Army Sgt. 1st Class Brian Thomas displays a large python during an event at Hurlburt Field, Fla., on April 4, 2014. (Photo by Staff Sgt. John Bainter/ U.S. Air Force)

EGLIN AIR FORCE Base, Fla. — Sgt. 1st Class Brian Thomas was handling a water moccasin snake here two years ago when it surprised him. The hook he used to move the poisonous reptile was too far from its head, and the serpent responded to the freedom of movement by sinking its left fang into the Army Rangerʼs right index fingertip.

The “insane” pain was instantaneous, Thomas said. It felt like burning metal rods that wouldn’t go away, and the throbbing and swelling wouldnʼt stop.

“You always preach that the first thing you do is to stay as calm as possible,” Thomas said of being bit by a poisonous snake. “I don’t know if I was in shock, or what, but I was easily able to tell myself, ‘Relax.’ I knew I wasn’t going to die as long as I got to the hospital.”

[Inside the swamp phase of Army Ranger School as women attend for the first time]

Thomas is a Ranger instructor and former member of the reptile team at Camp Rudder, the Ranger installation on this sprawling Florida Panhandle installation. He spent three days in the intensive care unit at a nearby hospital and received two shots of the morphine, another of the painkiller Dilaudid, and 21 vials of anti-venom, but ultimately recovered and returned to duty.

The story highlights one of the more unusual jobs in the U.S. military at Ranger School: Reptile team member. The Army’s elite leadership school maintains a reptile house here that is incorporated into training as Ranger students undergo the third and final phase of Ranger School. Its major functions: Teach students how to overcome their fears of snakes and other reptiles and identify them when they see them in the swampy terrain of Eglin.

Bam Bam, a 2-year-old alligator, is kept in the reptile house at Camp Rudder, Fla., where the Army holds the third phase of Ranger School. (Photo by Dan Lamothe/ The Washington Post)

Ranger instructors opened the reptile house on Wednesday to a small number of journalists visiting Camp Rudder as female students attend Ranger School there for the first time. Its inhabitants include a water moccasin, an eastern diamondback rattlesnake, a timber rattlesnake, a coral snake and alligators. They range from Bam Bam, a foot-long gator caught on Eglin by a Ranger instructor, to Vincent, a 12-foot beast that lives in a murky pool outside.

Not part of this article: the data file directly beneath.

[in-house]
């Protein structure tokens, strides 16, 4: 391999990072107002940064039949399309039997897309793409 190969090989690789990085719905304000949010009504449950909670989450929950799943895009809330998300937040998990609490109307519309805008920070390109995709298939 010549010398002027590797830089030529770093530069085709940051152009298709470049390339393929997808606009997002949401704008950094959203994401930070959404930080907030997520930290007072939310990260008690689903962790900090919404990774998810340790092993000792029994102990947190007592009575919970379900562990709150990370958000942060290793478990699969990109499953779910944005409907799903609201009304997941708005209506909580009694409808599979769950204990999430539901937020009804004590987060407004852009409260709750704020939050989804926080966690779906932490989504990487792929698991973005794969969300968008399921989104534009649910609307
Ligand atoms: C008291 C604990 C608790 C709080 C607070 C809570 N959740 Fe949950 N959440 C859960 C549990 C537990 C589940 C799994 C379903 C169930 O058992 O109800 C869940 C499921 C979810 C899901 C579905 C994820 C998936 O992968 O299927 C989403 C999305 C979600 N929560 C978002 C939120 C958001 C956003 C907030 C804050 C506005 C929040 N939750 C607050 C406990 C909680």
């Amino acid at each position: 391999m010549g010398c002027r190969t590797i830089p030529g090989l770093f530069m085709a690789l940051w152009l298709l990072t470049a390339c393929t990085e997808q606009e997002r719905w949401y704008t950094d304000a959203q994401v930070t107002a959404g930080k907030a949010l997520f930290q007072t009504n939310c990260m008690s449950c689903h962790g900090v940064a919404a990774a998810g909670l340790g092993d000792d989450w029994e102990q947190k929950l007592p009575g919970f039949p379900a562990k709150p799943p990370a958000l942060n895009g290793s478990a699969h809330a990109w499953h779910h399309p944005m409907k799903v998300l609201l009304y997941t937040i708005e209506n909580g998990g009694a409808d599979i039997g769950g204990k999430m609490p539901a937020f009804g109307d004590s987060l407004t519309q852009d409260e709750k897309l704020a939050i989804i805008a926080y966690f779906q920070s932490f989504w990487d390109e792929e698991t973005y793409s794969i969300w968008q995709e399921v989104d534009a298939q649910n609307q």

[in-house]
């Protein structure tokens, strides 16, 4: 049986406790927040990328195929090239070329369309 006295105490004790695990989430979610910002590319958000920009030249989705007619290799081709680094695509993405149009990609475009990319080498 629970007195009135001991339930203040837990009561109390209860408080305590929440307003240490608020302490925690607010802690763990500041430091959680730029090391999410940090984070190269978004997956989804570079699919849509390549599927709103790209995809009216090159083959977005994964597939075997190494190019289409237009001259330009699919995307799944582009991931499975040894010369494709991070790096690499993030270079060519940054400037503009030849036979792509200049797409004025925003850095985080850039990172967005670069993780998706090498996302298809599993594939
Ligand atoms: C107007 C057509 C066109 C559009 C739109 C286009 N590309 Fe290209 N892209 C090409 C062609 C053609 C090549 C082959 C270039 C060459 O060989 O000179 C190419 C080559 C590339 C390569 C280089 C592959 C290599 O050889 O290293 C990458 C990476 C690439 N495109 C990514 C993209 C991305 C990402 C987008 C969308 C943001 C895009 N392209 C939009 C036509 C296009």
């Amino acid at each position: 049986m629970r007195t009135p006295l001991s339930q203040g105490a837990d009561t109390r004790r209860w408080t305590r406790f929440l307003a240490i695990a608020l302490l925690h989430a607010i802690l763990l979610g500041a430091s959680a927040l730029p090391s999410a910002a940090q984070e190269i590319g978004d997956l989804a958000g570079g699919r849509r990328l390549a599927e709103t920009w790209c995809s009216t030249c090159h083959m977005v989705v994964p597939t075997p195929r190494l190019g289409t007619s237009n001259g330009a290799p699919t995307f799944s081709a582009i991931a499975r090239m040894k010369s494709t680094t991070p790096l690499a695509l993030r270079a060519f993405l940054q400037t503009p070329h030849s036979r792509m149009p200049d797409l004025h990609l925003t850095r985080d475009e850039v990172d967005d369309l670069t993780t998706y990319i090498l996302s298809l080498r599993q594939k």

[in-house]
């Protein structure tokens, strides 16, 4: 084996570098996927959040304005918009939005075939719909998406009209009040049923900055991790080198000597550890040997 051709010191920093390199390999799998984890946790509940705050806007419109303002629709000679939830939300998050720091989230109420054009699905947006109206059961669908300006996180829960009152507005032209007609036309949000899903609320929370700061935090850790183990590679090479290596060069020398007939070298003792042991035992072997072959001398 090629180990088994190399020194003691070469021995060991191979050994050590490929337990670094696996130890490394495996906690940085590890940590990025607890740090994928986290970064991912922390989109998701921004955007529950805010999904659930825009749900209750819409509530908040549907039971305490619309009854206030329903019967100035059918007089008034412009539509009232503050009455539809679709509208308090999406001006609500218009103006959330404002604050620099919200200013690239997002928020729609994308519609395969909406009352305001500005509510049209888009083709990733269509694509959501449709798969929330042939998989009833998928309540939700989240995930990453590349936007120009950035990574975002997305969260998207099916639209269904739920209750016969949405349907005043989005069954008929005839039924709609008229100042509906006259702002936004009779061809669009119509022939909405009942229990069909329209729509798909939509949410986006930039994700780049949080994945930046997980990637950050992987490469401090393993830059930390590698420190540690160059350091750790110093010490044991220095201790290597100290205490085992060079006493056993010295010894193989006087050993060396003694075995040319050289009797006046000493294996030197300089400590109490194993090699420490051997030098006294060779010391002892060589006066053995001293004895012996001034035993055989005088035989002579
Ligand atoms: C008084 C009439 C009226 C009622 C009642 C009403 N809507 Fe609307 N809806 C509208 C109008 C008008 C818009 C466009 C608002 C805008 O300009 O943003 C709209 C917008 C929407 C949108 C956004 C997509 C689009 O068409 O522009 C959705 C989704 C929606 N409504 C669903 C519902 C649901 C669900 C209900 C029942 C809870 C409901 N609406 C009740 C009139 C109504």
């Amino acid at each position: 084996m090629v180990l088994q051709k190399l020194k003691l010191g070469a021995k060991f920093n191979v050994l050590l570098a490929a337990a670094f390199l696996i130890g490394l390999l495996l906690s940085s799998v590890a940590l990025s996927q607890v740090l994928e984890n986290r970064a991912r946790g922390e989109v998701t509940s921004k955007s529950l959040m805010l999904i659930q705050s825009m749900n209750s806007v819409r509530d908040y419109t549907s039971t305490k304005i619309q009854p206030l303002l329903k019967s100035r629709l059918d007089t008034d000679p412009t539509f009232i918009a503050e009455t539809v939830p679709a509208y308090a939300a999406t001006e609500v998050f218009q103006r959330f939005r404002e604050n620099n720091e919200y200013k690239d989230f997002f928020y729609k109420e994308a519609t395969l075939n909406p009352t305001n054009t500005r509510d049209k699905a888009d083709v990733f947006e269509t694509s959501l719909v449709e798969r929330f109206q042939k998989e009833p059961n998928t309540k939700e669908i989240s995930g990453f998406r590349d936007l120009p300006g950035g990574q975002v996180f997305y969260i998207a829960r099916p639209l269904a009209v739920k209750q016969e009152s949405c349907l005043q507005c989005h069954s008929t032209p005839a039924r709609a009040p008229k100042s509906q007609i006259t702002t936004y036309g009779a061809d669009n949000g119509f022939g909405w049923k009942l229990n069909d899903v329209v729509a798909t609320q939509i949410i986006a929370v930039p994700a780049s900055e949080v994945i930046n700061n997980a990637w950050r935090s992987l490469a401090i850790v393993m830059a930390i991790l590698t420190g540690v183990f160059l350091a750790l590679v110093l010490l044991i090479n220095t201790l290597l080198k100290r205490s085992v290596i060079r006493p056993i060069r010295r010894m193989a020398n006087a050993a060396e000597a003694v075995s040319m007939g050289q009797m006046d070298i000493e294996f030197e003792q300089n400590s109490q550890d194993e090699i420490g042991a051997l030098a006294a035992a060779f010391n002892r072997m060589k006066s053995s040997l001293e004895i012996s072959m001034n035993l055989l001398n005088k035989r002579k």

Ranger School has included a swamp phase at Eglin since 1951, and instructors there decided to trap and keep snakes there shortly afterward. They wanted students to see what they could encounter, and to know how to respond. They can earn points toward points, known as a plus, for correctly identifying them in the field.

[This Army Ranger has ALS — but heʼs still teaching soldiers in the swamps of Florida]

“The students, they see them time and time again,” said Staff Sgt. Heath Hensley, a Ranger instructor and member of the reptile team. “You’ll hear them yell out ‘Snake!’ most of the time, and that starts a tactical pause.”

No student has been bit by a poisonous snake at Ranger School in years, and Thomas was the last instructor to need treatment. That’s partly preparation: Reptile team members must undergo training and get licensed, and travel to Southern Florida to learn from Miami-Dade County’s snakebite squad, known as Venom One. The reptile team also runs demonstrations across the region for civilians.

Here’s Hensley feeding alligators on Wednesday:

And here’s a perturbed eastern diamondback in a tank inside the reptile house. It rattled the entire time visitors were nearby Wednesday:

The reptile team also demonstrated how they handle the water moccasin, also known as the cottonmouth, by hand. Here’s Capt. Matt Hepinstall doing so Wednesday:

Capt. Matt Hepinstall, an instructor and reptile team member at Ranger School’s camp at Eglin Air Force Base, Fla., demonstrates the proper way to hold a water moccasin snake on Wednesday, Aug. 5. (Photo by Dan Lamothe/ The Washington Post)